Takeaways from Noble Energy’s 4Q16 Earnings


Feb. 14 2017, Updated 1:05 p.m. ET

Key operational highlights

Noble Energy’s (NBL) 4Q16 production volumes totaled 410 Mboepd (thousand barrels of oil equivalent per day)—down ~3% compared to its production volumes in 4Q15. Its 3Q16 production volumes were 425 Mboepd.

Liquids accounted for 46.0% of Noble Energy’s 4Q16 production volumes—32.0% was crude oil and condensates and 14.0% was natural gas liquids. Natural gas made up the remaining 54.0%.

The total production volumes for the year were 420 Mboepd—up 18% compared to production volumes in 2015. In 2016, US onshore volumes rose 22% YoY (year-over-year), while offshore volumes rose 12%.

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Noble Energy’s 4Q16 realized prices

Noble Energy’s average realized price of crude oil (OIL) (USO) and condensates rose from $38.75 per barrel in 4Q15 to $47.41 per barrel in 4Q16. The average realized price for natural gas (UNG) rose from $2.19 per thousand cubic feet in 4Q15 to $2.63 per thousand cubic feet in 4Q16. The average realized price for natural gas liquids rose from $11.55 per barrel in 4Q15 to $20.04 per barrel in 4Q16.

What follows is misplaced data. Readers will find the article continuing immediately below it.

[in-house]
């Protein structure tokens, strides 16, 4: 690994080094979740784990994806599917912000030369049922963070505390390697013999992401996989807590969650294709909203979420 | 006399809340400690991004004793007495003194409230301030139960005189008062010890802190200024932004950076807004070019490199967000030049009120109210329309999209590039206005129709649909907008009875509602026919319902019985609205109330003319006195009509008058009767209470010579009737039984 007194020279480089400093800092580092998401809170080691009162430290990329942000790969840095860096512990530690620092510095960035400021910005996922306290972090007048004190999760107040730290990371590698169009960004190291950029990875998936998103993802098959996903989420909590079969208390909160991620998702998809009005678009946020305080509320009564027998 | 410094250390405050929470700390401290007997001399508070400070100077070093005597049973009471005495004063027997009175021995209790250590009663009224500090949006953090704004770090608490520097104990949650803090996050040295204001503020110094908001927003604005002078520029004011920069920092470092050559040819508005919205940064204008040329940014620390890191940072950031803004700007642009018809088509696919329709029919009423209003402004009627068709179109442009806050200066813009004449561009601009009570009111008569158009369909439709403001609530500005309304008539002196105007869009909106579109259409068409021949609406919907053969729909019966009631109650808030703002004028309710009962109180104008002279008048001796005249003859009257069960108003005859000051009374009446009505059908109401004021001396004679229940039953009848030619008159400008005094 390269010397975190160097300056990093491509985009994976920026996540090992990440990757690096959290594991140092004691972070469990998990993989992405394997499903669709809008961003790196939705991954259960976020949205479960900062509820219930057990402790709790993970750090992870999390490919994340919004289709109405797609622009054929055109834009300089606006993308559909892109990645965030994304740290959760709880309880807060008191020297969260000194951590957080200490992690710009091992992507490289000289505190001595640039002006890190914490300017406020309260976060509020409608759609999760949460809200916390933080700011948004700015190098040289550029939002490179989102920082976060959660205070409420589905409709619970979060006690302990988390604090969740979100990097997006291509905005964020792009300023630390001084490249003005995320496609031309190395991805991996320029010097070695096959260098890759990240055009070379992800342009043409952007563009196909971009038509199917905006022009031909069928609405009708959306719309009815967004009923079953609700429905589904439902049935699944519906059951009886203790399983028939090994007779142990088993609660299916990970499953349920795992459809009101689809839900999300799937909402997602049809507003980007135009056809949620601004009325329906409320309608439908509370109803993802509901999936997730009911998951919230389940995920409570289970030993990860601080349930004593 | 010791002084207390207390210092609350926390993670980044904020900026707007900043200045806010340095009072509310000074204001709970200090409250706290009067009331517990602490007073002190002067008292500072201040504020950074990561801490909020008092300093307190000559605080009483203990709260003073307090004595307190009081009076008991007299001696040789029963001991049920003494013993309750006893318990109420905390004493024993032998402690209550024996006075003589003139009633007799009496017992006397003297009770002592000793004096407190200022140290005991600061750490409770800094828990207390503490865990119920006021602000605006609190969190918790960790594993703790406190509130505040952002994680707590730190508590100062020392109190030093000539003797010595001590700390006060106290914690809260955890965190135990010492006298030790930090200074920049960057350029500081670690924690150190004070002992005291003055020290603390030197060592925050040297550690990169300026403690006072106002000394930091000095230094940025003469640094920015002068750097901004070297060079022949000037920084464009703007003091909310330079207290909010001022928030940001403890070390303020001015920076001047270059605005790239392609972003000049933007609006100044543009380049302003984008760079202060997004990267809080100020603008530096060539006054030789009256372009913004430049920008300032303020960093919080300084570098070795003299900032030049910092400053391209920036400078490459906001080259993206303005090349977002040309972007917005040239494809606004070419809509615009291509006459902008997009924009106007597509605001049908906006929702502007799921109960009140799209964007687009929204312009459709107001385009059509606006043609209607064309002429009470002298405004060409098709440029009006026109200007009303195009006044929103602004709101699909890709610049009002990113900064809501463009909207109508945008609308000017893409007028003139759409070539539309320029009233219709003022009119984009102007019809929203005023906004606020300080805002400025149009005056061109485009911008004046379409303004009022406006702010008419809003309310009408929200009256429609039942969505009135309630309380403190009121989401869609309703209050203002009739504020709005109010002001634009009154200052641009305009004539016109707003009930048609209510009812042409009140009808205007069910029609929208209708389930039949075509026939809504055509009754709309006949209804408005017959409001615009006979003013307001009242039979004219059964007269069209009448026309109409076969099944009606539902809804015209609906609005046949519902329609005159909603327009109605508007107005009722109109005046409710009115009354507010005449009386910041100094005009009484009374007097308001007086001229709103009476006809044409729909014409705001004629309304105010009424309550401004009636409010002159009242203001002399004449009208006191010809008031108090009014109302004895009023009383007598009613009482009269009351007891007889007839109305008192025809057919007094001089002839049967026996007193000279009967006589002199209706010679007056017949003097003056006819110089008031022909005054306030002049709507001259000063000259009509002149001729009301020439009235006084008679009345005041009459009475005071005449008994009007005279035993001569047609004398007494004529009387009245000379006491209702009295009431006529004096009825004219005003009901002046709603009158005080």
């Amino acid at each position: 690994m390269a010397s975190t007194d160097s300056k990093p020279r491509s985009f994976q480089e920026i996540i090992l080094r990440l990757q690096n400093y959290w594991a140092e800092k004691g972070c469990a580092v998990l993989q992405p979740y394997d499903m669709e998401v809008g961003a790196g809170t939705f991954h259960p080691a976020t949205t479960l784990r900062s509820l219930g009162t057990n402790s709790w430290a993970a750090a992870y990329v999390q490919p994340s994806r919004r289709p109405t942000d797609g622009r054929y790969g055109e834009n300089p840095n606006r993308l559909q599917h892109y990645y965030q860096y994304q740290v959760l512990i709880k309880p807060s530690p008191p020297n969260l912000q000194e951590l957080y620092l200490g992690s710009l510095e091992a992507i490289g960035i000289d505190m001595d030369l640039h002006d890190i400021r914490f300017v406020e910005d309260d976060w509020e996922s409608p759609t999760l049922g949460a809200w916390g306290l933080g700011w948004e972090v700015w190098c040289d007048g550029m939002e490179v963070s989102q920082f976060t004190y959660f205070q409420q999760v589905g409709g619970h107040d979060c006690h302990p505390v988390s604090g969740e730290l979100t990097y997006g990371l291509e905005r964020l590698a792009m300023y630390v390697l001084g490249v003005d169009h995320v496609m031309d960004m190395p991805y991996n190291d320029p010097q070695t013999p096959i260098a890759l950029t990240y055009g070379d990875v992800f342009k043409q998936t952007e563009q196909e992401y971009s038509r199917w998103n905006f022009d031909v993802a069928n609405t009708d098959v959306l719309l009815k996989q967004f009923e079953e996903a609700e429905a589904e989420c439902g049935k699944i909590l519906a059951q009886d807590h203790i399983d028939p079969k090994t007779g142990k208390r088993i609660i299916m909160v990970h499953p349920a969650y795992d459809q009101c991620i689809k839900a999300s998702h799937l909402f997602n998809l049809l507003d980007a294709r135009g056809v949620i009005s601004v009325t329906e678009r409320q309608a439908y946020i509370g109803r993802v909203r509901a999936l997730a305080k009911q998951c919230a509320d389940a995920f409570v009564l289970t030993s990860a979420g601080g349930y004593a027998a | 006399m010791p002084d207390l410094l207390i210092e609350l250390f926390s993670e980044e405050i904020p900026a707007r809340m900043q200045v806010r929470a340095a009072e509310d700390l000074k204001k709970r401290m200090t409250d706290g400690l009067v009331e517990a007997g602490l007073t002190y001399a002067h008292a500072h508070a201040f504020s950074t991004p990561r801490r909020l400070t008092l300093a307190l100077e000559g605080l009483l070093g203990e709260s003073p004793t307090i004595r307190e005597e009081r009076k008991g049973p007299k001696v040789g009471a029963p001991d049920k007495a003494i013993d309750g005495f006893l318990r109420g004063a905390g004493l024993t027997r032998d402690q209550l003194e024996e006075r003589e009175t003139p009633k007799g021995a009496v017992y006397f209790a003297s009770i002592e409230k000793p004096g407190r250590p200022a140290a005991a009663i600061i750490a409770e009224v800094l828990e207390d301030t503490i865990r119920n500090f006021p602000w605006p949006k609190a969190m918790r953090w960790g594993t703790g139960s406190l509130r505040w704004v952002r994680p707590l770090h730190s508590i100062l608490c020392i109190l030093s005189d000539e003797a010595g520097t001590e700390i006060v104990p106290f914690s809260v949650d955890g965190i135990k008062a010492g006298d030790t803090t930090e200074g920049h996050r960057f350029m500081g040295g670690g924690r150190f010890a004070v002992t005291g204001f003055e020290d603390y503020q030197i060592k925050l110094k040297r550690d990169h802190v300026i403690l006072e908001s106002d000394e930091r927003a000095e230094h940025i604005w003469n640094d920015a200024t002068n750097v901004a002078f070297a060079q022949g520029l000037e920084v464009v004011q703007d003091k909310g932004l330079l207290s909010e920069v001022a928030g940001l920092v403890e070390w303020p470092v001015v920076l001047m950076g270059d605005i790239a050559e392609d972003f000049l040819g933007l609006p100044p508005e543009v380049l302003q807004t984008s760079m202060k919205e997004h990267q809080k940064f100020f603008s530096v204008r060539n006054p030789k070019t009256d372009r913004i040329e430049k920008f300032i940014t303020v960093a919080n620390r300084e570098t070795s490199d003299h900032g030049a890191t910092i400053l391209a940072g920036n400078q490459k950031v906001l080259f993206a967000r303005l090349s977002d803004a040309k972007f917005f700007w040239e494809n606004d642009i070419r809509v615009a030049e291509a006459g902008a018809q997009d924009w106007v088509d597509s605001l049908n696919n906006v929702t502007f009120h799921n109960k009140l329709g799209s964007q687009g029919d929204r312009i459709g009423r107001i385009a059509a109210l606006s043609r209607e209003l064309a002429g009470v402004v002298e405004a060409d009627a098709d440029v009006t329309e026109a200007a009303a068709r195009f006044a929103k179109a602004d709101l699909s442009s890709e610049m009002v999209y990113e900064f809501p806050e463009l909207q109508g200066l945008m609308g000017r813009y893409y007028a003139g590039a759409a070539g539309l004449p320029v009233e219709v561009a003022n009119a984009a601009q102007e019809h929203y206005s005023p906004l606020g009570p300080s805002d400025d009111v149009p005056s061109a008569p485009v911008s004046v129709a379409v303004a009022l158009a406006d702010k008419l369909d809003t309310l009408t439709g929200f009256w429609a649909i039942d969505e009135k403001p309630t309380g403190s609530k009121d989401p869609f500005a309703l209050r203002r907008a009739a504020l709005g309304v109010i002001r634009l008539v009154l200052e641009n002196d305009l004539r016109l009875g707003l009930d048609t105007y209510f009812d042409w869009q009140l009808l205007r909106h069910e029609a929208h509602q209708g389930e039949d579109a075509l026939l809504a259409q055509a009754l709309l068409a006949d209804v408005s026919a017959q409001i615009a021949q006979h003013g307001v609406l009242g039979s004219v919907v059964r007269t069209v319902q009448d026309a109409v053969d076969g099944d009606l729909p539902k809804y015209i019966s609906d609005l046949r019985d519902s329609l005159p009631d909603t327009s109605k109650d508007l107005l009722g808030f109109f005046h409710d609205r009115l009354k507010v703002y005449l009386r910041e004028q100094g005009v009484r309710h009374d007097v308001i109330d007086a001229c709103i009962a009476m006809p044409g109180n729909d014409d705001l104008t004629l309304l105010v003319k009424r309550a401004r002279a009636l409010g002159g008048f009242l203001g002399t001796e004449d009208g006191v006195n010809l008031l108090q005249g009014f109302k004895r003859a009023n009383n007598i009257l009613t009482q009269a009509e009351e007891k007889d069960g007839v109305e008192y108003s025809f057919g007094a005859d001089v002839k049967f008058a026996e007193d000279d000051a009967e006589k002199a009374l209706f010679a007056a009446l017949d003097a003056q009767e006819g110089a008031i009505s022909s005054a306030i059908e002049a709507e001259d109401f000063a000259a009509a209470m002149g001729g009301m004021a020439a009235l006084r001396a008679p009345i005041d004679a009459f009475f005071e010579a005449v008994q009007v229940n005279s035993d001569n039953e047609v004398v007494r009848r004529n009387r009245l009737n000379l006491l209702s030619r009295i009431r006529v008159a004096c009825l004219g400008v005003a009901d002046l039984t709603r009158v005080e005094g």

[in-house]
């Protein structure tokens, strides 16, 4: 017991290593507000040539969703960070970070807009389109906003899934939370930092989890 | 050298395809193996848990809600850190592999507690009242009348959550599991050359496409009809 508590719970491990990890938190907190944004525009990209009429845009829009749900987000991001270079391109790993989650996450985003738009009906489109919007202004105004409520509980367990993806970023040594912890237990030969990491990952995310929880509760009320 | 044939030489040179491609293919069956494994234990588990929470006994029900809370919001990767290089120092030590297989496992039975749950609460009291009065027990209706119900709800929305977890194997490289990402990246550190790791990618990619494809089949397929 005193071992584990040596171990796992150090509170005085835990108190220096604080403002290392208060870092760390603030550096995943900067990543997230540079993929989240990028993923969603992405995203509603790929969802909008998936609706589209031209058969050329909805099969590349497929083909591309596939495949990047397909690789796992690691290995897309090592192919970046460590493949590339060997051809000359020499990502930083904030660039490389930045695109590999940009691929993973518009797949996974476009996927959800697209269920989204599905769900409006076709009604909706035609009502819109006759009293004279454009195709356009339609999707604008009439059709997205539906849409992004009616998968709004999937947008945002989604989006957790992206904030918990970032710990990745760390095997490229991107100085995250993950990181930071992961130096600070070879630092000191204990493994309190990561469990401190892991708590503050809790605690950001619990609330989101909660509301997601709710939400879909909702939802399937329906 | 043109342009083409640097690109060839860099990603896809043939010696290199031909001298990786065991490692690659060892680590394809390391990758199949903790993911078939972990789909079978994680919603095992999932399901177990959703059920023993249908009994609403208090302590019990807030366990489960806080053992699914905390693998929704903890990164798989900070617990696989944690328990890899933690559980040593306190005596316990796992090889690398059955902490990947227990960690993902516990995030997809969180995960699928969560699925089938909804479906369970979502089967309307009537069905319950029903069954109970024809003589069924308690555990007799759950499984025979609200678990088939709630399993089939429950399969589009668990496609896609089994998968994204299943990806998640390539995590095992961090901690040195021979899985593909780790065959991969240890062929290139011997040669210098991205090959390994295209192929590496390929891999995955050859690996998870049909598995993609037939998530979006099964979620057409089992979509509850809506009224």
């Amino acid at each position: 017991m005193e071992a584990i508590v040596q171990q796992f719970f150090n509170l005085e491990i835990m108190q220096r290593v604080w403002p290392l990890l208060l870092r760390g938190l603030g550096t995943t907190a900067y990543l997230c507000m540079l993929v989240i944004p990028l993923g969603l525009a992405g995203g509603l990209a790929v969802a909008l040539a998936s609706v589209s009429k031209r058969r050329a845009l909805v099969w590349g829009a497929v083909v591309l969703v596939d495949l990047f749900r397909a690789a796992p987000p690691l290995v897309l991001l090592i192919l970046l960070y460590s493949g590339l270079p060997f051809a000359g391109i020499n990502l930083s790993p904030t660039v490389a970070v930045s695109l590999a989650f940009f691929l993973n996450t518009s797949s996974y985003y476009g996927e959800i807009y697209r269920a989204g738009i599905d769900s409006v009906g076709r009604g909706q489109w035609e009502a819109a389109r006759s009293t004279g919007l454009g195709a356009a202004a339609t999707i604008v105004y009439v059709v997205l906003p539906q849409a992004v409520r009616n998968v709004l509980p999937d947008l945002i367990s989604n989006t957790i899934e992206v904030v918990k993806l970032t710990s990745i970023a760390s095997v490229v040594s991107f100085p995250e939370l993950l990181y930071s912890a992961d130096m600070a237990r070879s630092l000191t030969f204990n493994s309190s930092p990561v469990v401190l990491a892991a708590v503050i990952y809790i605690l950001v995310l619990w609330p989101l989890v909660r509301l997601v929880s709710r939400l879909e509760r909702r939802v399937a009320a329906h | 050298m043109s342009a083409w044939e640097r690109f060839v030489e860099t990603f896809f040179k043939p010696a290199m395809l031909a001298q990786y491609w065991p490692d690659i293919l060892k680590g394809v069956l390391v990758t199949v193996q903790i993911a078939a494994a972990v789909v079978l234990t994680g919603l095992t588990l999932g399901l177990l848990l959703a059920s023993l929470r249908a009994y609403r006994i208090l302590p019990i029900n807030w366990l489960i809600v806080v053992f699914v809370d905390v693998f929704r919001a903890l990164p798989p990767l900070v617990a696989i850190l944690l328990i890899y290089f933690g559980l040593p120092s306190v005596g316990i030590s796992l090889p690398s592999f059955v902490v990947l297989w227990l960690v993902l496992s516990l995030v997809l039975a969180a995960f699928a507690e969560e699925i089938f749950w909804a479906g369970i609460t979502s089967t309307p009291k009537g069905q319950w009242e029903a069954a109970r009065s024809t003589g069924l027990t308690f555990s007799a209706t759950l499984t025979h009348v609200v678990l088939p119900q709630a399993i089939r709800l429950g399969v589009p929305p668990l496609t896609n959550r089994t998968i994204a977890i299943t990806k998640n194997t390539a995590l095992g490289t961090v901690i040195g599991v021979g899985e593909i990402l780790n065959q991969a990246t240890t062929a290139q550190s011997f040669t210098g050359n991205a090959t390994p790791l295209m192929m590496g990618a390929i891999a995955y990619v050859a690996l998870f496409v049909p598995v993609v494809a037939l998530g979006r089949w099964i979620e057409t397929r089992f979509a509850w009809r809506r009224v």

So, higher realized prices were one of the major drivers for Noble Energy’s increased revenues in 4Q16—to learn more, read Part 1.

Noble Energy’s 2017 operational guidance

The midpoint of Noble Energy’s 2016 production growth guidance is 420 Mboepd. It represents 5% production growth compared to its levels in 2016, adjusting for 2016 divestments.

Noble Energy expects its US onshore oil volumes to rise nearly 30% YoY, adjusting for 2016 divestments. Most of the US onshore growth this year will be driven by the oil-rich Delaware and Eagle Ford assets. According to Noble Energy, volumes from the natural gas-weighted Marcellus are expected to fall after the impact of its Marcellus joint venture separation along with “natural decline in existing production.”

Noble Energy also expects to see a reduction in its offshore natural gas volumes. In a press release, the company said, “Total reported net production in Israel is anticipated to be down slightly from 2016, with underlying natural gas demand growth partially offsetting the impact of the 3.5 percent Tamar interest sale in late 2016. In the Gulf of Mexico and West Africa, volume declines are expected from 2016.”

Read Why Did Noble Energy Sell Interest in the Tamar Field? to know why Noble Energy is divesting its Israel assets.

So, oil could see its share in Noble Energy’s 2017 production mix rise significantly.

The capex guidance for 2017 is $2.3 billion–$2.6 billion. Of the capex guidance, ~$1.8 billion is allocated to development in the US onshore.


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